Treponema pallidum Immunohistochemistry is positive in human intestinal Spirochetosis
Human intestinal spirochetosis (IS) has been recognized for decades, but whether it represents commensalism or a pathogenic process remains controversial. IS is diagnosed on routine stains with confirmation by silver stains but these stains are labor intensive and slow to read. We evaluated the Treponema pallidum immunostain as a diagnostic adjunct for IS.
We retrieved biopsies from 33 patients with IS for this study. Each case was tested by Warthin-Starry (WS) and T. pallidum immunohistochemistry (IHC). Species specific genotyping was performed in 3 cases.
Patients with IS ranged from 22 to 82 years without gender predilection. IS involved normal (n = 15), and inflamed (n = 5) mucosa and colonic polyps (n = 13). Warthin-Starry and T. pallidum IHC were positive in all cases including both species of Brachyspira. Six (18%) symptomatic patients were treated for IS, and experienced resolution. In patients diagnosed with incidental IS on cancer screening (n = 5), follow up biopsies, without therapy, were negative for IS. T. pallidum IHC required 75 min less hands-on time than WS for performance and was faster to interpret.
T. pallidum IHC can be used to confirm the diagnosis of IS and is easier to perform and faster to interpret than WS.
KeywordsIntestinal spirochetosis Treponema Diarrhea Brachyspira Warthin-starry B. Aalborgi B. Pilosicoli
Hematoxylin and eosin
Human immunodeficiency virus
Polymerase chain reaction
Some of these data were presented at the 105th United States and Canadian Academy of Pathology Annual Meeting in Seattle, WA and have been published in abstract form .
Intestinal spirochetosis (IS) is diagnosed on routine sections with identification of a thick band of basophilia at the apical aspect of the intestinal mucosa on low magnification. On high magnification, this basophilic band can be resolved as linearly arranged spiral organisms attached to the apical aspect of the colonocytes at the mucosal surface. The diagnosis is most often confirmed by a silver stain such as Warthin-Starry or the Steiner stain. Although most cases are identified initially by routine hematoxylin and eosin (H&E) stain, the presence of a microvillous brush border along the surface of colonocytes can be a diagnostic pitfall, and confirmatory staining is sometimes necessary.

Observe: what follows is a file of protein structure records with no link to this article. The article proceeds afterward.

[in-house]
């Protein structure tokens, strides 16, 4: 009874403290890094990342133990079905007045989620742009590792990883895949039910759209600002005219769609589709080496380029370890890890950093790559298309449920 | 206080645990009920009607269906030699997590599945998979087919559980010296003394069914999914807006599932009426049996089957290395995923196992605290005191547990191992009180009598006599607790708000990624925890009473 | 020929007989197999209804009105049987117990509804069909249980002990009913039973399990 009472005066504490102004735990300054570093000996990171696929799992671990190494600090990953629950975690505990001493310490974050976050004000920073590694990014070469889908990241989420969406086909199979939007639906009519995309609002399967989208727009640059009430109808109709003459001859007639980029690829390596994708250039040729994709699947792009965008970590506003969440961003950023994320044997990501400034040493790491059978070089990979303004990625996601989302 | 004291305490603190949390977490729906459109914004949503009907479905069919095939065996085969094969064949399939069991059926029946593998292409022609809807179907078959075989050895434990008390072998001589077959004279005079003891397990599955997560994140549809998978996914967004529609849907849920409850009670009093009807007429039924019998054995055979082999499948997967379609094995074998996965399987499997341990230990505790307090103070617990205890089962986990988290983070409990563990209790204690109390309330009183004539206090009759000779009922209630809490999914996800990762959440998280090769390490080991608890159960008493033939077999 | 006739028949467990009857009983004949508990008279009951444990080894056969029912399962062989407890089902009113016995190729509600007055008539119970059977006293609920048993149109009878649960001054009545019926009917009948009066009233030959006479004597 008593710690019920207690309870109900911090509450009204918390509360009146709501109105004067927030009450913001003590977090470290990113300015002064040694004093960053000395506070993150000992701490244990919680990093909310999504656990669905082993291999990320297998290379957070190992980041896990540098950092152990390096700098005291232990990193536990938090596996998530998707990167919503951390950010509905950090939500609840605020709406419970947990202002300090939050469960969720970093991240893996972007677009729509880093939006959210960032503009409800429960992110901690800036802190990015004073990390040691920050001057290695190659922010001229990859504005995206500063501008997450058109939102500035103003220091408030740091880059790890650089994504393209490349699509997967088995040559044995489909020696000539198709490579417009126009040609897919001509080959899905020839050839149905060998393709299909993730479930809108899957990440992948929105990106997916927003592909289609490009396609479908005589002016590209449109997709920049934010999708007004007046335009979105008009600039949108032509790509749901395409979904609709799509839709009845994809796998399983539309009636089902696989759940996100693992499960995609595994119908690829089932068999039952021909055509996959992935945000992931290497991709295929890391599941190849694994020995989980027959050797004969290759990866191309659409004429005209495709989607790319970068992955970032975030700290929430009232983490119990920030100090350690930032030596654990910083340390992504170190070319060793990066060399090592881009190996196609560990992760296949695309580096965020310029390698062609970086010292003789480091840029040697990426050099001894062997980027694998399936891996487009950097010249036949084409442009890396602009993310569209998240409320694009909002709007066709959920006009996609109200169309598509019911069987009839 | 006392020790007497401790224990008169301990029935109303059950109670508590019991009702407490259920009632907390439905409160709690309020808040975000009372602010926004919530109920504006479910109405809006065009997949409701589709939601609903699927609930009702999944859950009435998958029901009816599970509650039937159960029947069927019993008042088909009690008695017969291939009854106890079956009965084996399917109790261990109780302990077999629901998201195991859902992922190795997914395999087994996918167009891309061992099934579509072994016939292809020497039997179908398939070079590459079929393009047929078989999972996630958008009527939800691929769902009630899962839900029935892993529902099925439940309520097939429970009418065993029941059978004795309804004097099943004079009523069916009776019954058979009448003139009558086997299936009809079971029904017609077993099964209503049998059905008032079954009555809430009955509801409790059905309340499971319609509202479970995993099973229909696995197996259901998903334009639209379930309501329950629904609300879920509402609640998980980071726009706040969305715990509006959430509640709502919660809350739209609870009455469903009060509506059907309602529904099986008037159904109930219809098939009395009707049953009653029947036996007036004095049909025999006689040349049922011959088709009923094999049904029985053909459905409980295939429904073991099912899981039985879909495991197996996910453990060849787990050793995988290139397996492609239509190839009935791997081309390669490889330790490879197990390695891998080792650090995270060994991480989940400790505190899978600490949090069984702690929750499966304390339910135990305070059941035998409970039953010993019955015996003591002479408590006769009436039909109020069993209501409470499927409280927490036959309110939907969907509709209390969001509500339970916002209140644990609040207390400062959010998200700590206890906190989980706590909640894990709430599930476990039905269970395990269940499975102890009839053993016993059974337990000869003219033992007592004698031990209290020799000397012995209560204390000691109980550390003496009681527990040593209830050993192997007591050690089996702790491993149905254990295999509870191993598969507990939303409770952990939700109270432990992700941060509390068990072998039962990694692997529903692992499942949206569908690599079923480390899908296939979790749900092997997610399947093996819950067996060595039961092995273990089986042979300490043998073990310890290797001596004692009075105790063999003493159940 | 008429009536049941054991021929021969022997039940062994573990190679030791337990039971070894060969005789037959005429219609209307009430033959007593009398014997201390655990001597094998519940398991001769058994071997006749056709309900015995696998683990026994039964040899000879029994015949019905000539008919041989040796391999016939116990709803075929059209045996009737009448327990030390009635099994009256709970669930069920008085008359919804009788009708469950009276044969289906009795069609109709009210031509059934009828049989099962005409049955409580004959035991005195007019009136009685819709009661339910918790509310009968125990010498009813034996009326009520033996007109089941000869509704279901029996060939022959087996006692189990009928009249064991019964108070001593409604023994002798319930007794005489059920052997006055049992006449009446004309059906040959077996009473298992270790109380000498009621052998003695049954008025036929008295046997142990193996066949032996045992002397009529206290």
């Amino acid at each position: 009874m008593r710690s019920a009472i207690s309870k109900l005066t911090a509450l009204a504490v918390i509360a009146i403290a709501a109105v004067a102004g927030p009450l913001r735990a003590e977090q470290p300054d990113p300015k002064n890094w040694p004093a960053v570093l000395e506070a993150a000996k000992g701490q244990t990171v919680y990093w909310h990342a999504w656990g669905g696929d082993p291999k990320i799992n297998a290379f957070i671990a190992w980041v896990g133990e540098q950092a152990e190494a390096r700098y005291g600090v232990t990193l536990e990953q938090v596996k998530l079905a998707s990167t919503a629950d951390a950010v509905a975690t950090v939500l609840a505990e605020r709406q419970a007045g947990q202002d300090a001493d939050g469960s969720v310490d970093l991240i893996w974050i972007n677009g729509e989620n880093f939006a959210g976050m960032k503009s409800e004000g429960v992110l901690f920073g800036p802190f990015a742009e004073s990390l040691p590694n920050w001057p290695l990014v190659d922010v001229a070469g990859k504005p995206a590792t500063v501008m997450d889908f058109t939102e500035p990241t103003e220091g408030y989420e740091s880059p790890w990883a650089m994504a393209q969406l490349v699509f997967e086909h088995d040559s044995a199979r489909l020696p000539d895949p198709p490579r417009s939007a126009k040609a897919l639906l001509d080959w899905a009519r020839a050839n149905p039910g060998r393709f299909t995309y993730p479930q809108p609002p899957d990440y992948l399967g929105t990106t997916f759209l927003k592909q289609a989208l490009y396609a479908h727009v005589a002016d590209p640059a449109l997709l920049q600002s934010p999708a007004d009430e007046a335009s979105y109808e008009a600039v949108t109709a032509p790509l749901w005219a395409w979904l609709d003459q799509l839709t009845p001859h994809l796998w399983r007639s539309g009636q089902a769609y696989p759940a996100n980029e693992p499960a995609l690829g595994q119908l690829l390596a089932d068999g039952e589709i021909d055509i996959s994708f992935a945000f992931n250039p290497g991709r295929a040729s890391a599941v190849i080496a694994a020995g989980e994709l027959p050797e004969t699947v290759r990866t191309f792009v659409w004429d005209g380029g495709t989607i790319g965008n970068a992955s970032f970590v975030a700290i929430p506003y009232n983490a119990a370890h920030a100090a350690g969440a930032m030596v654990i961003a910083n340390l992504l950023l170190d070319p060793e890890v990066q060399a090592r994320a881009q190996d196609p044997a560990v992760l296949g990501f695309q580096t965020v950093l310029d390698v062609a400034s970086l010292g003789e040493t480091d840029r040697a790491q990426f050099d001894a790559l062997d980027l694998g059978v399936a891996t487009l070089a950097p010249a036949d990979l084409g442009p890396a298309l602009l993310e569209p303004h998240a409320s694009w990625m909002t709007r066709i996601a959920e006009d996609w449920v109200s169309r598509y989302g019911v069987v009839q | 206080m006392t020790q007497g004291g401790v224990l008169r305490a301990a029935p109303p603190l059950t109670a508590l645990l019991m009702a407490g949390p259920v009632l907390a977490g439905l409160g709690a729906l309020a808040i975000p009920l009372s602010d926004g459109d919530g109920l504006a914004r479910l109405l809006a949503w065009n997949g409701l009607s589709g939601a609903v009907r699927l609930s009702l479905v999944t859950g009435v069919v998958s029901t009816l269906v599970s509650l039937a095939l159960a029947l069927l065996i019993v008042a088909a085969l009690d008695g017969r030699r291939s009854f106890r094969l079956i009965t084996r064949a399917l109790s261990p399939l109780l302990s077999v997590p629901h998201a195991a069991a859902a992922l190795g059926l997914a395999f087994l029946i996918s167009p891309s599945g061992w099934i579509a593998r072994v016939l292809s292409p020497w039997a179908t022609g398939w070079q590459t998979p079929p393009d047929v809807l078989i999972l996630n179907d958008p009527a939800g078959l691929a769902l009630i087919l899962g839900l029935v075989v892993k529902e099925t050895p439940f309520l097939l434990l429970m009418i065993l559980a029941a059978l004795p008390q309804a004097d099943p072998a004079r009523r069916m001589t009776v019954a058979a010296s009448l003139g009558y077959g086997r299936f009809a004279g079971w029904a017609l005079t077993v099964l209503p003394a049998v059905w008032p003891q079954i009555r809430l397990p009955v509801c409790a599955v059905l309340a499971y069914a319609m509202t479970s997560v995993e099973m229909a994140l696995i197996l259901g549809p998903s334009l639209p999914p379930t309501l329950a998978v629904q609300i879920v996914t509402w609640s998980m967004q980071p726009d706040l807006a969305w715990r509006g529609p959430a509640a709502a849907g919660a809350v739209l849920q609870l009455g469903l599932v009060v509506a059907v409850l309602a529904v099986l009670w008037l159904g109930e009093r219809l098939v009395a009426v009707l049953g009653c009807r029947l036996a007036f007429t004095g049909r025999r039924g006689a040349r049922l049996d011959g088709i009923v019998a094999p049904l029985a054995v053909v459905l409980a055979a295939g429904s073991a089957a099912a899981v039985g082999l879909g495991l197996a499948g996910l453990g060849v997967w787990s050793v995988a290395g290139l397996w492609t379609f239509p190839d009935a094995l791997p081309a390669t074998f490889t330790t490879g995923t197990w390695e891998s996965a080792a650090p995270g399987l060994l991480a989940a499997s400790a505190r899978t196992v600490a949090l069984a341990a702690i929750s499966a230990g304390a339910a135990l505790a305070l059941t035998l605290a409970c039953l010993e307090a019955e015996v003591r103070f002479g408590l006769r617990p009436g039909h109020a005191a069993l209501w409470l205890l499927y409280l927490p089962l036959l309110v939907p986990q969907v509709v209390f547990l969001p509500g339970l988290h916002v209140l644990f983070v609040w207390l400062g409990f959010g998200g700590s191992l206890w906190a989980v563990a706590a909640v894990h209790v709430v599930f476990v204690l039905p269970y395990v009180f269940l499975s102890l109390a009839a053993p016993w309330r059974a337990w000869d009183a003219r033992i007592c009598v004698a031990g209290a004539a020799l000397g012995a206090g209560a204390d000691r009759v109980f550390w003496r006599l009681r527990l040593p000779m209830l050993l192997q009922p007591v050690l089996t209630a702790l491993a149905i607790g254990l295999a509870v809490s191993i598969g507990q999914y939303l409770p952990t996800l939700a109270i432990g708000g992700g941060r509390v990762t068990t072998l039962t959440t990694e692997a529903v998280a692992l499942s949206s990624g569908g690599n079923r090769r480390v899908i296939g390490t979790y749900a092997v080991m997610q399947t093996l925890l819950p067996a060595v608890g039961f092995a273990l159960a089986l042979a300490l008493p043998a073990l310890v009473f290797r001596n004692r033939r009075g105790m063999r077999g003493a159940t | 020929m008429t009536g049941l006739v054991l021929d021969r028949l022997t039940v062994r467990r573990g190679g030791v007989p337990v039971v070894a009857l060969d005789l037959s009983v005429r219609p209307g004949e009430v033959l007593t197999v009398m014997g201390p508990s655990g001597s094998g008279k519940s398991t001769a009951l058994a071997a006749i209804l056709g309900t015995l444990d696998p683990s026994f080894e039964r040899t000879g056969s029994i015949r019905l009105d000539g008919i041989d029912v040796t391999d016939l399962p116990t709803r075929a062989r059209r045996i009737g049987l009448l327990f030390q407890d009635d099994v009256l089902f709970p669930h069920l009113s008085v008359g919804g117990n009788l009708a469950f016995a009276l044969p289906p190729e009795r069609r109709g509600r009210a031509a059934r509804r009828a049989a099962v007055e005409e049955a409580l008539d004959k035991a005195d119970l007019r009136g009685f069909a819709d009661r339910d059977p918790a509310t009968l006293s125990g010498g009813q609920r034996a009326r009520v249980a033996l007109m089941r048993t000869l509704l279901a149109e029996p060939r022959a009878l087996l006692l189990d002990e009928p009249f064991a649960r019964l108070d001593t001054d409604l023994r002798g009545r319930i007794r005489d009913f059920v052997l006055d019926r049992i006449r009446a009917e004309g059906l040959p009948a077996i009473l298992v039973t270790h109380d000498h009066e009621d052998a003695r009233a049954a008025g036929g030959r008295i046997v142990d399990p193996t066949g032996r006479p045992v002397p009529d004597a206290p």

IS is caused by Brachyspira species, B. aalborgi and B. pilosicoli [2, 3], and has been recognized for decades, but whether it represents commensalism or a pathogenic process is still debated [4, 5, 6]. Authors have suggested that IS is often incidentally discovered and has no apparent clinical consequence but in some cases there is a diarrheal illness which resolves after metronidazole treatment and may be associated with an immunocompromised state [5, 7, 8]. It has been suggested that the presence of invasion into the cytoplasm of epithelial cells or lamina propria indicates symptomatic infection, but this has only been examined by ultrastructural study in a total of 5 cases [9, 10]. The Treponema pallidum immunostain has been shown to be positive in cases of intestinal spirochetosis in a prior study  but this was not the main focus of that study. We therefore evaluated the Treponema pallidum immunostain, which cross-reacts with Brachyspira species, as a diagnostic tool for IS.
The T.pallidum immunostain can be performed by standard automation methods unlike the manual Warthin-Starry method. In addition, the Warthin-Starry stain can be challenging to interpret with significant background staining. As such, we also designed this study to compare the technical hands on time to perform Warthin-Starry and T. pallidum immunohistochemistry and the interpretive time for the pathologist reviewing these stains.
In this institutional review board exempt study, we retrieved colonic biopsies diagnosed as IS from 1998 to 2015 where residual formalin fixed paraffin embedded tissue was available from the authors’ institutional files. The diagnostic slides were reviewed to confirm the diagnosis, assess for concomitant pathology and to select a paraffin block for ancillary study (RPG, BVN, SSS, DLH). We also retrieved 10 control cases (normal colon (n = 2), lymphocytic colitis (n = 3), cryptosporidiosis (n = 4) and active chronic colitis (n = 1)). All cases and controls were reviewed and scored after performing special stains (RPG, BVN, DLH).
Histochemistry and Immunohistochemistry
Each case was uniformly tested by Warthin-Starry (WS) and T. pallidum immunohistochemistry (IHC). For WS, all glassware to be used in stain preparation was rinsed with acidulated water. Twenty and 30 ml solutions of 5% gelatin and 0.15% Hydroquinone were prepared in separate flasks and heated to 60 °C for an hour. Silver nitrate solution (2%) was prepared in a water rinsed flask. A coplin jar and 50 ml graduated cylinder were heated to 60 °C for an hour. The glass slides with formalin fixed paraffin embedded tissue were deparaffinized and then hydrated during that time. Next, the 2% silver nitrate, 5% gelatin and 0.15% hydroquinone were added sequentially to the warmed coplin jar with stirring. This was called the developer solution. The hydrated slides were placed in 1% silver nitrate solution and then into a 43 °C water bath for 30 min. The slides were then transferred to the developer solution and placed in a 43 °C water bath for between 30 s to 1 min with close observation. The slides were then washed quickly and thoroughly in running hot tap water. The slides were then rinsed with distilled water. Each slide was dehydrated in alcohol followed by xylene treatment and coverslipping. IHC for T. pallidum was performed as described by Arnold et al.  with the exception that the Ventana platform was used instead of the Leica Bond platform.